The joy of languages

10 Top Secret Tips To Sound More Fluent

Fluency is a state of mind. There’s no way to measure when you can start calling yourself fluent, or what you need to do to be able to put a language down on your CV. Ultimately, feeling fluent is really just that – do you feel like you’re fluent, or not?

Everything in learning a language is about confidence. It is a mindset. Tell yourself you can do something, and you will. Imagine yourself in a few months time, seamlessly chatting away in a language that you can barely read right now. You’ve just brought yourself closer to that reality.

Why are there some people who’ve been studying a language for decades, but would rather die than suggest they’re fluent? Why do others add a new language to their LinkedIn every other week?

Learning a language isn’t a level playing field. There’s no objective scoreboard. There are many different paths to the top. Ultimately, your success will come down to bearing these three principles in mind:

AMBITION

Be ambitious about your goals and how you set out to achieve them.

GENEROSITY

Be generous about your achievements and don’t give yourself (or others) a hard time.

CONSISTENCY

When you’ve got a good thing going, keep it up!

But also, time is of the essence. Here are a couple of top secret shortcuts to sounding more fluent.

NB. Be careful with these. They really do work!

1. Look fierce and say as little as possible

Trust me, this works. People always think I’m a native English speaker…

sad young-man silence sign

Created by Asierromero – Freepik.com

2. Pick your role model native speaker and copy everything they say and do

Don’t fall in the trap of sounding inconsistent in your pronunciation, your register, or anything else. The way you speak speaks volumes about your identity. Pick one that you’d be happy to have!

Twin brothers holding cup of coffee

Created by Luis_molinero – Freepik.com

3. Own your mistakes – make native speakers think they’re the ones who are wrong

In life, people make mistakes. Native speakers will just have to deal with it. As long as they can still understand what you’re saying, you have nothing to worry about.

 

4. Gesture, gesture and gesture again

Apparently over half of communication is non-verbal. That means you can get away with not knowing words or grammar as long as you can express it with your hands. In some languages (looking at you, Italian and Greek), gesturing is compulsory.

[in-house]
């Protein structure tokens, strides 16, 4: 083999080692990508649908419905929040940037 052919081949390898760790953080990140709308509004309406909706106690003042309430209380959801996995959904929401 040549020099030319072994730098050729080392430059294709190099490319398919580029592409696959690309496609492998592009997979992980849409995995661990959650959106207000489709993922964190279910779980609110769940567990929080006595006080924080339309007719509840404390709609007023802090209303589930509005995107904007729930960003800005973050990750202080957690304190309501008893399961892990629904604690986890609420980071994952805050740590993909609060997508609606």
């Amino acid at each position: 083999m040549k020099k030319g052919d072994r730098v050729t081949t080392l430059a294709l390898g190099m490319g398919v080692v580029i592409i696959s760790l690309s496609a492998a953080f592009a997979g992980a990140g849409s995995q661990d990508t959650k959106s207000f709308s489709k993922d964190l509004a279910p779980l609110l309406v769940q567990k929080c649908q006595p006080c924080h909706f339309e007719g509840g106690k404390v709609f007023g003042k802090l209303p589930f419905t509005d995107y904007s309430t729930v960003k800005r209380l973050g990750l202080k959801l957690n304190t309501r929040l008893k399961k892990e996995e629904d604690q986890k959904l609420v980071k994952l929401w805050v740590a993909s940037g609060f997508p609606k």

giphy

 

5. Occasionally say very profound things

Qui vivra verra” (whoever lives will see). Learn some awesome idioms and expressions and deploy them whenever you need a boost. You’ll be sure to impress whoever you’re speaking to, in whose minds you will instantly go from ‘annoying foreigner’ to ‘some kind of genius’. “Chacun voit midi à sa porte”.

giphy (1)

 

6. Adopt one of those personas where it’s OK to drift off mid-sentence…

This is a real life saver. Don’t know a word? Just drift off. If you’ve got the personality for it, you can pull it off. “Oui, c’est vrai mais…………….. Tu sais ?”

giphy (2)

7. Learn some jokes

Jokes are great at the best of times. But if someone who’s a non-native speaker tells you a joke, you’re often so surprised that even the worst joke seems hilarious.

8. Learn lots of synonyms

Sounding super fluent is just a question of knowing lots of different words for the same thing. Expand your vocabulary outwards by learning different synonyms. That way, you’ll sound like you know what you’re talking about.

giphy (3)

9. Go native – invent a backstory and stick to it

If you’re in the game of not wanting people to think you’re a foreigner, create some kind of backstory and stick to it come what may. What do you mean you’ve never heard of the word “quoinquissible”? In my village in the south-east of France we say that all the time! (Be warned, this has been known to go wrong though)

10. Be a listener, not a talker

The best way to sound fluent is to be the kind of person who listens to others. That way you’re not being asked to speak and show your shortcomings. Just listen, nod, and laugh at all the right moments.

giphy (4).gif


bVdID8LUAlex is Memrise’s Language Learner in Residence. He spends his time working with the Language Research Team, making fun videos about languages, and contributing to the Memrise blog. He tweets @rawlangs_alex.

In his free time he enjoys cooking, watching films, and walking his dog. He also writes books, like this one.

Interested in writing for us? Contact us here!

Feeling inspired to learn a new language?

button_start-learning (2)

 

Discussion

Leave a Reply

Fill in your details below or click an icon to log in:

WordPress.com Logo

You are commenting using your WordPress.com account. Log Out / Change )

Twitter picture

You are commenting using your Twitter account. Log Out / Change )

Facebook photo

You are commenting using your Facebook account. Log Out / Change )

Google+ photo

You are commenting using your Google+ account. Log Out / Change )

Connecting to %s